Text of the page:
B.C. jobs plan not enough to address high poverty rate: think-tank

British Columbia has the second-worst poverty rate in the country despite the province’s wealth and the government’s vaunted jobs plan, a new report says.

The Canadian Centre for Policy Alternatives, which co-published the 44-page report, found that B.C.’s poverty rate has changed little since 2008, when community groups began calling for a poverty-reduction plan.

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“Back then, half the provinces in Canada had started to move on a poverty-reduction plan,” said Seth Klein, the report’s co-author and B.C. director of the left-leaning research group.

“Now, we stand alone without movement on a plan, and we have nothing to show for it.”

The report, Long Overdue: Why B.C. Needs a Poverty Reduction Plan, pegs the province’s poverty rate at 13.2 per cent in 2014. It uses the market basket measure, which is based on the cost of a modest “basket” of essential goods and services such as food, clothing, shelter, and transportation. A family is considered low income if it is unable to afford this basket of goods.

By that measure, only Nova Scotia had a higher poverty rate at 14.8 per cent.

Stephanie Cadieux, B.C.’s minister of children and family development, was unavailable for comment, but issued a brief statement reiterating the government’s long-standing response to calls for an anti-poverty plan.

“The B.C. government believes there are two key ways to address poverty — by growing the economy and creating jobs and by providing targeted supports for the individuals and families who need them most,” she said. “We have been doing both.

“A legislated poverty-reduction plan does not guarantee success in reducing poverty. In fact, all provinces with poverty-reduction plans have higher unemployment rates than B.C. — our rate of 5.8 per cent in December was the lowest in Canada.”

But the report, published in conjunction with the United Way of the Lower Mainland and the B.C. Poverty Reduction Coalition, concludes that the B.C. Liberals’ strategy has failed on all fronts.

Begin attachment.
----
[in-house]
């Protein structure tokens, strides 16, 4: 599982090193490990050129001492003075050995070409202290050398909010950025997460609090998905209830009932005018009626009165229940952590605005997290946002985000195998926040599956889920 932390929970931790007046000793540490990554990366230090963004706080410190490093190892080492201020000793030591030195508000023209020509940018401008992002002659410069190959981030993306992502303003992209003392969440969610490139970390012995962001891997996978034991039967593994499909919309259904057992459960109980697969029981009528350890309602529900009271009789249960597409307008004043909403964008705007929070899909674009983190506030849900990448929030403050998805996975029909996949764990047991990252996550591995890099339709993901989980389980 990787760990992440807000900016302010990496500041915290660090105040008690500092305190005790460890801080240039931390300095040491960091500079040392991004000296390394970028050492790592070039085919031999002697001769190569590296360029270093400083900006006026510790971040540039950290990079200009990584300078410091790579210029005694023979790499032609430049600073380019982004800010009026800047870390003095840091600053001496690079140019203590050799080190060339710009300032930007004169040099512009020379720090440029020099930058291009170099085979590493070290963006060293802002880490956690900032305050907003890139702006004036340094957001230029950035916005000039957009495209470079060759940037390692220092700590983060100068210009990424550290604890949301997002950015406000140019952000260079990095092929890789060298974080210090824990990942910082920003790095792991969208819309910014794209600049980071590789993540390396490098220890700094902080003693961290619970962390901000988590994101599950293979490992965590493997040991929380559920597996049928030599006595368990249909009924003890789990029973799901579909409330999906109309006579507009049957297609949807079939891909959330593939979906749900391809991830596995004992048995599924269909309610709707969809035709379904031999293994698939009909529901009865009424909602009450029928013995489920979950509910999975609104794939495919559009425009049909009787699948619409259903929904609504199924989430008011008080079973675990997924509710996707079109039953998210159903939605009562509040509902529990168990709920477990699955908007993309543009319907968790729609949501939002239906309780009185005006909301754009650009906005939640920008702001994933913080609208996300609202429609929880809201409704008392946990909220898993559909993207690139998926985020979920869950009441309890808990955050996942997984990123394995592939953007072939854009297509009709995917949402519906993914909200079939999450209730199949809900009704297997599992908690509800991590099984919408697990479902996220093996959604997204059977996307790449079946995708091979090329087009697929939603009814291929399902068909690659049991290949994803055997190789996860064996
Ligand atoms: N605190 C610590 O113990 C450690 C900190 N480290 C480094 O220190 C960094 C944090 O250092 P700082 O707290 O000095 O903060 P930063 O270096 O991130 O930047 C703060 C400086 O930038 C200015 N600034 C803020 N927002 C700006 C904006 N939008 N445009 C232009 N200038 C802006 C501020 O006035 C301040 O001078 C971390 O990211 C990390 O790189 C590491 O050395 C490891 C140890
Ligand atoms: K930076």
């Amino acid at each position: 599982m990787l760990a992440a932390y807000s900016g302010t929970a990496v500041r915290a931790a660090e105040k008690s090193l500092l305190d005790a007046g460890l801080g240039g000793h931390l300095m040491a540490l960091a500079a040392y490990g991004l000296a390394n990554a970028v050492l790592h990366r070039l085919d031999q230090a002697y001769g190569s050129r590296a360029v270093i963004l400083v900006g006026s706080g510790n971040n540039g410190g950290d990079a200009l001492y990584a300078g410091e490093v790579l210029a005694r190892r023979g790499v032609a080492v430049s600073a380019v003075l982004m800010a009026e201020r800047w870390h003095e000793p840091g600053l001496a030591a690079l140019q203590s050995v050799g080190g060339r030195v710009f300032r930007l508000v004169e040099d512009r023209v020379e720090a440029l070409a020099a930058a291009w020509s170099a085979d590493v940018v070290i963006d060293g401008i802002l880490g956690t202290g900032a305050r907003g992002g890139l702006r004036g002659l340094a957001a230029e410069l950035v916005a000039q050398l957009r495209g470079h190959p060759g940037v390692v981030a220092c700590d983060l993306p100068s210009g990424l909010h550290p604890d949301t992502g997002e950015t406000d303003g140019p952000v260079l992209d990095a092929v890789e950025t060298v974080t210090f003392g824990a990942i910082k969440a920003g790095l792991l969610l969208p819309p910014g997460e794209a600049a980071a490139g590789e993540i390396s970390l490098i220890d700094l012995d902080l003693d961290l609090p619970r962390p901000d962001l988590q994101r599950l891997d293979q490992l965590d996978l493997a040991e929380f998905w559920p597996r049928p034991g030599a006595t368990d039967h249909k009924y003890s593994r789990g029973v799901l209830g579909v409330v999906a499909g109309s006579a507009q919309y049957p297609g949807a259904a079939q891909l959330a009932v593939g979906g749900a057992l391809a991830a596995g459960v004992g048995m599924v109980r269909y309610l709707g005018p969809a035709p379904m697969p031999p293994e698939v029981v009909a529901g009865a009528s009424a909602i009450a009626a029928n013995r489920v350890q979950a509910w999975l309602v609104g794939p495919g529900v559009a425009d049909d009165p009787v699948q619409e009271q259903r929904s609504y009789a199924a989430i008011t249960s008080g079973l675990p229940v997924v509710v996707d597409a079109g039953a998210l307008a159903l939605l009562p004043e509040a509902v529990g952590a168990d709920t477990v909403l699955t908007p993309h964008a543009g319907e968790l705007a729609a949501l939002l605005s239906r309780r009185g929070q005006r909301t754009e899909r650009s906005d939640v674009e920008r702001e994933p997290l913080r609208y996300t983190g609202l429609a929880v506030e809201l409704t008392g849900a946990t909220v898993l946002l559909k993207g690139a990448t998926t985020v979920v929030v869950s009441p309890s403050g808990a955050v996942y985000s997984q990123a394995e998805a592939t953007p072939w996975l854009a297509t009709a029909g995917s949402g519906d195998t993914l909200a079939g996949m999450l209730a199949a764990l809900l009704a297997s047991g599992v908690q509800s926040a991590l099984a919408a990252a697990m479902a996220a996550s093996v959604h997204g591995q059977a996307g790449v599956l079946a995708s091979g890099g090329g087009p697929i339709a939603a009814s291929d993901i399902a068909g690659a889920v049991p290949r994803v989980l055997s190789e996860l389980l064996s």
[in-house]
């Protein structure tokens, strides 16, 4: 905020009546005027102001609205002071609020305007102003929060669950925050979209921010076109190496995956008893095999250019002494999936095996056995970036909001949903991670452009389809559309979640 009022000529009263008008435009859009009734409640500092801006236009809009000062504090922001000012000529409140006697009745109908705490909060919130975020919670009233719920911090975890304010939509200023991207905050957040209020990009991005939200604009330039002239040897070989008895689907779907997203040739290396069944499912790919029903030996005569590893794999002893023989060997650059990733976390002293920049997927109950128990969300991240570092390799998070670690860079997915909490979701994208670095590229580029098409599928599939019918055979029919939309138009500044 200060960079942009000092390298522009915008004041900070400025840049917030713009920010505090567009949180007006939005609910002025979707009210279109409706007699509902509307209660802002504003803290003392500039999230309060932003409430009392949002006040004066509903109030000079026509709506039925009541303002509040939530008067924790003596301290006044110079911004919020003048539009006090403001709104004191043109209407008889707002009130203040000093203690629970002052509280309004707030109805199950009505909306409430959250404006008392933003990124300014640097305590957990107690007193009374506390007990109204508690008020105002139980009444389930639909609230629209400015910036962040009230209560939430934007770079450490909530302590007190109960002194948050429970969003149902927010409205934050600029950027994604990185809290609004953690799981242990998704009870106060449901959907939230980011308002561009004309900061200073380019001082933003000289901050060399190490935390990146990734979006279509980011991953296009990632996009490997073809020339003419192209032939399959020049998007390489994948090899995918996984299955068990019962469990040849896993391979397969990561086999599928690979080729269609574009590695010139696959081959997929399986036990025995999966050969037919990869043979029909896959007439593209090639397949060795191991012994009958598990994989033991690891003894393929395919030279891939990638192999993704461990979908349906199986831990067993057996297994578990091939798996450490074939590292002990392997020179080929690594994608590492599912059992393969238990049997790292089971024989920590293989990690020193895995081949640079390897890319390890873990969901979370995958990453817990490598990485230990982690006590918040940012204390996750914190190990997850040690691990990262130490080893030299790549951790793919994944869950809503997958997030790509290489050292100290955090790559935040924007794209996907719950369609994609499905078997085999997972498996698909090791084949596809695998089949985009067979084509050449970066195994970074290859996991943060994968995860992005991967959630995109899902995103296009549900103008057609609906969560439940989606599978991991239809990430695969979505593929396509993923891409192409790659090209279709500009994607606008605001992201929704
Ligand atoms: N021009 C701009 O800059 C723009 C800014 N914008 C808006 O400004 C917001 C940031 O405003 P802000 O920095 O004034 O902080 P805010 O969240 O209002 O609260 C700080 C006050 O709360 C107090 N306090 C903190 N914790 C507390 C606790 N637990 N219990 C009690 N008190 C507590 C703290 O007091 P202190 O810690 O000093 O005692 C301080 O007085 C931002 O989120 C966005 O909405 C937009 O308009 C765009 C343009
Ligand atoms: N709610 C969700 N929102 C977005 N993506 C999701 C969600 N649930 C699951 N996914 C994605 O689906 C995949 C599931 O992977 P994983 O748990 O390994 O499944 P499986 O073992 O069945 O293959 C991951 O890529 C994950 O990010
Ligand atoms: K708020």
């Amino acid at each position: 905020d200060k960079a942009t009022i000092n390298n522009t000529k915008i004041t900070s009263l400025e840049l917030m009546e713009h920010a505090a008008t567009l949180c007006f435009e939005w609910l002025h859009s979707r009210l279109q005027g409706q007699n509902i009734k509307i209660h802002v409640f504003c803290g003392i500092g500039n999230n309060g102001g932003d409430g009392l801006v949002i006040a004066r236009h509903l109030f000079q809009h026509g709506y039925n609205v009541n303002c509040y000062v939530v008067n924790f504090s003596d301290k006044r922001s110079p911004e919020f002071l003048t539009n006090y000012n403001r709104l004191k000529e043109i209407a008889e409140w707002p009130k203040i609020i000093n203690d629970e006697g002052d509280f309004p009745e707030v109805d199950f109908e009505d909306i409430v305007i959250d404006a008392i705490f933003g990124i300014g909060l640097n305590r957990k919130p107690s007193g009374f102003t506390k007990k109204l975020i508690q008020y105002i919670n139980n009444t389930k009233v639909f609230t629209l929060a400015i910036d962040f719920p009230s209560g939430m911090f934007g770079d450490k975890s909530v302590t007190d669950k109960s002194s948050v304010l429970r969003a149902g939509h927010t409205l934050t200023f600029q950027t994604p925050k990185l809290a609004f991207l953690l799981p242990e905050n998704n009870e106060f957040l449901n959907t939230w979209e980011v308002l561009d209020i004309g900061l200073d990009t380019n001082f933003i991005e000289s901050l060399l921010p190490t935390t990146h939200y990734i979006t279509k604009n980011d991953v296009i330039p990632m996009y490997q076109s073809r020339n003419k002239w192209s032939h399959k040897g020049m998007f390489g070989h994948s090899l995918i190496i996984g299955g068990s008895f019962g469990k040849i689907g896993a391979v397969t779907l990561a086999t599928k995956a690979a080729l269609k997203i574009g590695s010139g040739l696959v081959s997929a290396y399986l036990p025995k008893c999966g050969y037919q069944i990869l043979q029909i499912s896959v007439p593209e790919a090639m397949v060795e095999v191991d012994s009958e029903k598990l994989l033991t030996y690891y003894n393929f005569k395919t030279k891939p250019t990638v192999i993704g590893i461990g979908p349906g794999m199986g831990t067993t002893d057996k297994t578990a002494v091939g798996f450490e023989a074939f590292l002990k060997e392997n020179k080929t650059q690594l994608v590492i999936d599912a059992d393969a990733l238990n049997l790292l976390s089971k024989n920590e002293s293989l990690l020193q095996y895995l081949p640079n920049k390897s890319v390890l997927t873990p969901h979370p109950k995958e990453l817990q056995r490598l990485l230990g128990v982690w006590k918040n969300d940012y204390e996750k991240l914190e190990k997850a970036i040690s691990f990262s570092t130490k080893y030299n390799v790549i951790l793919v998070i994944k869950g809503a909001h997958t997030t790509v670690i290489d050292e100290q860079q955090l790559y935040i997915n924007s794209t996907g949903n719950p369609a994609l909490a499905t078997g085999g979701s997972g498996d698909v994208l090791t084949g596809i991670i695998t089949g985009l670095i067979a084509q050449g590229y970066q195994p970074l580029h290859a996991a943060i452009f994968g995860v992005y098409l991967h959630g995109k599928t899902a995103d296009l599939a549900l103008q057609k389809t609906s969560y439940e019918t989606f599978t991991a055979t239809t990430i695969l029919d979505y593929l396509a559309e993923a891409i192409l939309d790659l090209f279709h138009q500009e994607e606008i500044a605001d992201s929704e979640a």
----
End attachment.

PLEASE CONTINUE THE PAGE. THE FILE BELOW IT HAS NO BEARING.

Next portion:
“The poverty numbers speak for themselves,” Klein said. “There’s been no progress, and measures of extreme poverty — like homeless and food bank usage — are going up.”

The report shows that a large number of the province’s poor are in low-paying jobs, he said.

“It is a common misconception that the poor are mostly on social assistance,” the report states. “Our research shows that about half of those living below the poverty line are either the working poor or children of the working poor.”

Klein argues that the job strategy has failed because of the inequality that exists in B.C. “When a quarter of working British Columbians are making less than $15 an hour, that approach doesn’t work. You need a comprehensive plan.”

The report calls for legislated targets and timelines by which the government can be held to account. A poverty-reduction plan would include measures to:

• Raise welfare and disability rates and index them to inflation.

• Increase the minimum wage to $15 an hour and index it to inflation.

• Build 10,000 new social and co-op housing units annually.

• Adopt a $10-a-day child care plan, including free child care for people earning less than $40,000.

The report estimates that lifting all British Columbians above the poverty line in 2014 would have cost $5.8 billion — 2.4 per cent of the province’s gross domestic product.


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